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Epicurus believed that the sensations, i.e. the stimuli that entered our awareness through our senses, are basically truthful.

Epicurus explained the pattern towards awareness as a three-step process: first we e.g. see something, perceiving it simply and naturally through our sense of vision; second, the stimulus received by the eyes is judged rationally by the mind (e.g. Did I really see a centaur, or was it simply a man mounted on a horse?); finally, the stimulus is either confirmed or rejected.

Yet Epicurus was well aware that what our senses perceive can occasionally be deceptive: his classic examples of this phenomenon included the impression that an octagonal tower, seen from afar and through the fog, appears cylindrical instead, or that an oar submerged in water seems crooked, although of course it is straight. In such cases, argued Epicurus, it is not our senses that are at fault, but our faulty reasoning, if we do not "adjust" the visual stimulus we received by using our better judgment, experience, and critical abilities. This process outlined by Epicurus may be what is currently termed the path from mere perception to full cognition.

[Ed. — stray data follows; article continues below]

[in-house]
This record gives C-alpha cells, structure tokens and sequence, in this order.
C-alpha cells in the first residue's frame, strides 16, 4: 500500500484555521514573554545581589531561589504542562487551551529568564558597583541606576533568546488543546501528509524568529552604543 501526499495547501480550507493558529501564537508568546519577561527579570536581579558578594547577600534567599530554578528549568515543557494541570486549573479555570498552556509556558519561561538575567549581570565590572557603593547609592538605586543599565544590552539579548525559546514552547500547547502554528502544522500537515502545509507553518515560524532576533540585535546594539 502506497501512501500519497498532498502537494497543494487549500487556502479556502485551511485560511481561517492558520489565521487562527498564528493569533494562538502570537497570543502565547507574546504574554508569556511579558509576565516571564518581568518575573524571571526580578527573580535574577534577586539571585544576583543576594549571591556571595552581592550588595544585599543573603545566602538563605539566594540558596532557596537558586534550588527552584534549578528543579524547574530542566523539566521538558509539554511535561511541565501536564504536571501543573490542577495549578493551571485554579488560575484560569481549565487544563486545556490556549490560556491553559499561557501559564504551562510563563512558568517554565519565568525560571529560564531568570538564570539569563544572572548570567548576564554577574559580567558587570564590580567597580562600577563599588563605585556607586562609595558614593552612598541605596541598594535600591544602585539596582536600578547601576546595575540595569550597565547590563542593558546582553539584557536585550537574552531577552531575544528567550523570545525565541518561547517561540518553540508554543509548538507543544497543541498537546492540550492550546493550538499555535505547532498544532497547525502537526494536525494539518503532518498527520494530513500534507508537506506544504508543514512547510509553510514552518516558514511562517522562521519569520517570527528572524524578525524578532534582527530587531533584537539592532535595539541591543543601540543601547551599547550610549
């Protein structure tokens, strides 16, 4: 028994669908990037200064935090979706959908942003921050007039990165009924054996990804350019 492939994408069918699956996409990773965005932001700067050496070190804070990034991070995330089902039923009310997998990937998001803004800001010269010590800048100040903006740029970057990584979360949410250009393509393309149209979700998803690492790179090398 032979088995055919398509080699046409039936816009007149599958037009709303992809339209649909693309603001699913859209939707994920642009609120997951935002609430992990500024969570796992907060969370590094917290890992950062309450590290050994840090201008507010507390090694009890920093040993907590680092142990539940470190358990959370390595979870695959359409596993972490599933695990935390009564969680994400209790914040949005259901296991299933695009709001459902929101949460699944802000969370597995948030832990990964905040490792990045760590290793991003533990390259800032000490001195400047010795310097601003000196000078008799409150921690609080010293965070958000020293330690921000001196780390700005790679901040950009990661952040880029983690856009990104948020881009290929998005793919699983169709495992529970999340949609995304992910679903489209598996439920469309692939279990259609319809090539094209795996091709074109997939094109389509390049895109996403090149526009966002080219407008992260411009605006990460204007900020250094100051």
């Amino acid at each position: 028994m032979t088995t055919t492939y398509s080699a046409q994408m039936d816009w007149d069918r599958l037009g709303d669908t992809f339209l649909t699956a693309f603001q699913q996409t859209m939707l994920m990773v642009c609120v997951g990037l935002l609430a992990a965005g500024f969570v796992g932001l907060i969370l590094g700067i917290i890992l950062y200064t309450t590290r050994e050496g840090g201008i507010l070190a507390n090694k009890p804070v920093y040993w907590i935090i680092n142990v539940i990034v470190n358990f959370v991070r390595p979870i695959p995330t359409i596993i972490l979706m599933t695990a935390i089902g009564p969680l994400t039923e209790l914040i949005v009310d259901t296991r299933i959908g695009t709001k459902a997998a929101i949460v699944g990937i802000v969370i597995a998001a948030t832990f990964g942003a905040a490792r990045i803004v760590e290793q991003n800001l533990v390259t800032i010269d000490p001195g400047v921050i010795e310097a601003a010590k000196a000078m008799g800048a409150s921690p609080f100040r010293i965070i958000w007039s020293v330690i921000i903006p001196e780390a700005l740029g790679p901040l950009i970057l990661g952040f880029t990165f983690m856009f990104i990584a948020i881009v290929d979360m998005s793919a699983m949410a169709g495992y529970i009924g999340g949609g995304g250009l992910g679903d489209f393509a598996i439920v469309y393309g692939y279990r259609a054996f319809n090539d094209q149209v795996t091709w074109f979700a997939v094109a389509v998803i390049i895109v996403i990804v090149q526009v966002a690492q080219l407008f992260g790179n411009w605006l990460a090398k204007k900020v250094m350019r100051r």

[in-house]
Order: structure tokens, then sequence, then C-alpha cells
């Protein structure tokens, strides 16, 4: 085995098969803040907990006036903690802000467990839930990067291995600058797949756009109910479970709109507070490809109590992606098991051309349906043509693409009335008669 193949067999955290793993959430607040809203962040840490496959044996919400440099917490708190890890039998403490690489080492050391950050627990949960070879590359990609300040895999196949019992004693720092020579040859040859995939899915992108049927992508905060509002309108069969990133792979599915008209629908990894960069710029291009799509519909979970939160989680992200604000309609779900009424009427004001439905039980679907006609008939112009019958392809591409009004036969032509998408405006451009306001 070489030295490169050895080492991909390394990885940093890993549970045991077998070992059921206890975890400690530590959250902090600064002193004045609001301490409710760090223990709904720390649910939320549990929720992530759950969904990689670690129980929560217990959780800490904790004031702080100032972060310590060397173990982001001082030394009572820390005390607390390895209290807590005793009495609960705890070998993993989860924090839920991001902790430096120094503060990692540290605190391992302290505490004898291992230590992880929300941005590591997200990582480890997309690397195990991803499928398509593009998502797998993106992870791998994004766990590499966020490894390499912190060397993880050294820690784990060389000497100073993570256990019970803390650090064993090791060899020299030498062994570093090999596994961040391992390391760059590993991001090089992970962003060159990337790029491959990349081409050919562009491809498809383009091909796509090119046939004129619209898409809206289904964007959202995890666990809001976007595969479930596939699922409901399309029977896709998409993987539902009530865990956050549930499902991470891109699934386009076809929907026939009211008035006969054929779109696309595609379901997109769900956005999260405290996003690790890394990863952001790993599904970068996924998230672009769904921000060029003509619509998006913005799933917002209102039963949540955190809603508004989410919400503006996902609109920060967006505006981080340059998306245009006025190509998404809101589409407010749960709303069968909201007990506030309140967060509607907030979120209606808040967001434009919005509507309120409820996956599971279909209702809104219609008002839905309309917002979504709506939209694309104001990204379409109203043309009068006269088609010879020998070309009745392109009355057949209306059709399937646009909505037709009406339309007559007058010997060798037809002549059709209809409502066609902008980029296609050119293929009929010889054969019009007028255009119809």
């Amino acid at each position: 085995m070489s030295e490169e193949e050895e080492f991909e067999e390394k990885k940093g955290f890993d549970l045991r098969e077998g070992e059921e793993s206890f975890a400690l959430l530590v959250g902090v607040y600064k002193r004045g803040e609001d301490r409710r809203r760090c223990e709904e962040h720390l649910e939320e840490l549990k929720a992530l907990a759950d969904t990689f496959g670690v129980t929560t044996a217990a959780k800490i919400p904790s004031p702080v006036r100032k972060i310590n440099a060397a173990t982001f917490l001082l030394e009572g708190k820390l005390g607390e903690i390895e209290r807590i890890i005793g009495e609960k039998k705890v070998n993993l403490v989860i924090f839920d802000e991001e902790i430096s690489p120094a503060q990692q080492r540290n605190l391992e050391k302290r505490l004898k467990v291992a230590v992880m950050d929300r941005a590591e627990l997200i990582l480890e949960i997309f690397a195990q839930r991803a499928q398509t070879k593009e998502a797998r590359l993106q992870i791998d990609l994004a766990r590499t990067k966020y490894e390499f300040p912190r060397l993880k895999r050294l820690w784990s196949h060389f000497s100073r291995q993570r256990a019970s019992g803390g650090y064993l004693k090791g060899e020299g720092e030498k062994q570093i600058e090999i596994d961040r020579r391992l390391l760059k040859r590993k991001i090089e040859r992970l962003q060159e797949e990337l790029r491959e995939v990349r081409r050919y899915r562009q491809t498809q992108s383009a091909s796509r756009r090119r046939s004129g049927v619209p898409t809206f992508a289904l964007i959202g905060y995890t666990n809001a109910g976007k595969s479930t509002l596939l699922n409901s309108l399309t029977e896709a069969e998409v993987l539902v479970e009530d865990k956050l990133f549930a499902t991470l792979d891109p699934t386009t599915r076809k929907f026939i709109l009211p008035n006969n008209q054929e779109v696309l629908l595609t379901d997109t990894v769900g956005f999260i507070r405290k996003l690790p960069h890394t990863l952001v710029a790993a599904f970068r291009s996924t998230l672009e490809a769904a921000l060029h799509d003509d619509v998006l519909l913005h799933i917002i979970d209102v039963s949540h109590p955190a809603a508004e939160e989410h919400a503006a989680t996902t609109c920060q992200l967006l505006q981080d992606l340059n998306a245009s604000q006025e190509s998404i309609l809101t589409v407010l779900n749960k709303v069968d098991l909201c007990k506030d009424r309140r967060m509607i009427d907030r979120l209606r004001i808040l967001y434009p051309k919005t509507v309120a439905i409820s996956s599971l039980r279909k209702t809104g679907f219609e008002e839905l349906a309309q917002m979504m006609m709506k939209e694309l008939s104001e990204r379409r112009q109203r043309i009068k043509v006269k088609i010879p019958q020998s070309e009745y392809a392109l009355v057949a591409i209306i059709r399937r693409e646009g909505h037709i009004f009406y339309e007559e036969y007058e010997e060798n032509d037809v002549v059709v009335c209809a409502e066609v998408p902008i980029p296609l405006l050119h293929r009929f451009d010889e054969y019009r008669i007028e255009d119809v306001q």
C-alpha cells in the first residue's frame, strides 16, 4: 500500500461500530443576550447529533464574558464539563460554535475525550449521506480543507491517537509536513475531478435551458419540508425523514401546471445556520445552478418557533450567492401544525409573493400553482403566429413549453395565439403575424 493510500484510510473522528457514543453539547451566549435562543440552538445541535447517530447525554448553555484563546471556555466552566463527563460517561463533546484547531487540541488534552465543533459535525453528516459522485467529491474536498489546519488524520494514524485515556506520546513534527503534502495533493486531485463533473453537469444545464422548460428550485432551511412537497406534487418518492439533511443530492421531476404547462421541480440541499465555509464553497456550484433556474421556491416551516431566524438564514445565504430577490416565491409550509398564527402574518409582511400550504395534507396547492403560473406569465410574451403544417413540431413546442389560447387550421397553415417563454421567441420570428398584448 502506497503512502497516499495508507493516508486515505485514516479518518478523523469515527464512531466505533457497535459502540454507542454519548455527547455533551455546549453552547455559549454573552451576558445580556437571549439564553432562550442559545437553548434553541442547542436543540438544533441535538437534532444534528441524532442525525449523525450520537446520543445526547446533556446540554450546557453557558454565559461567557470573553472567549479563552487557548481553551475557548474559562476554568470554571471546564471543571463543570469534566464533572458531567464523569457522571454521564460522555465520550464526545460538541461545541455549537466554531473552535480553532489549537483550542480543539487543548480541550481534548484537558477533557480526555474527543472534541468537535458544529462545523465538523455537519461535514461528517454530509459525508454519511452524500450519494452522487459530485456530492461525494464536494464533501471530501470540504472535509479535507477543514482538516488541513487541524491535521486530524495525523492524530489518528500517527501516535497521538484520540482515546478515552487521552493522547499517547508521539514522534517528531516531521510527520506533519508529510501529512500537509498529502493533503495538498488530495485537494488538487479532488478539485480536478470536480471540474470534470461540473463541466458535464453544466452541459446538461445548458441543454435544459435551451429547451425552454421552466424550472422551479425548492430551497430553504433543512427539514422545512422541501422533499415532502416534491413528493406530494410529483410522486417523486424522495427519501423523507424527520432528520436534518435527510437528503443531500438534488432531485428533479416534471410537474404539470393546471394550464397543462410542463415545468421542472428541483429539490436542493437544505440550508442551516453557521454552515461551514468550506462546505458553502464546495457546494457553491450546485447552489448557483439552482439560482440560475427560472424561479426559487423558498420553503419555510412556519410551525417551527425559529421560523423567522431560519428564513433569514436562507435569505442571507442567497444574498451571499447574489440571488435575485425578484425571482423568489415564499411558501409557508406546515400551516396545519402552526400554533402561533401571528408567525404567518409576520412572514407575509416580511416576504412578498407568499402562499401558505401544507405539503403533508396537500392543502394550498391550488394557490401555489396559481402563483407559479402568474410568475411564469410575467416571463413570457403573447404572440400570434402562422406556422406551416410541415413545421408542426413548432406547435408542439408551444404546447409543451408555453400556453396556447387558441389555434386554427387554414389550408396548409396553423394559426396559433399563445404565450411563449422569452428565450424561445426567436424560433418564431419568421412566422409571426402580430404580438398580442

Epicurus, however, strongly rejected the notion that the senses, and thus the sensations we receive through them, are generally, routinely misleading. If we don't trust our senses, he argued, we are left without any criterion at all, by which to judge what is true and what is untrue. Thus Epicureanism is a fundamentally empirical world-view.

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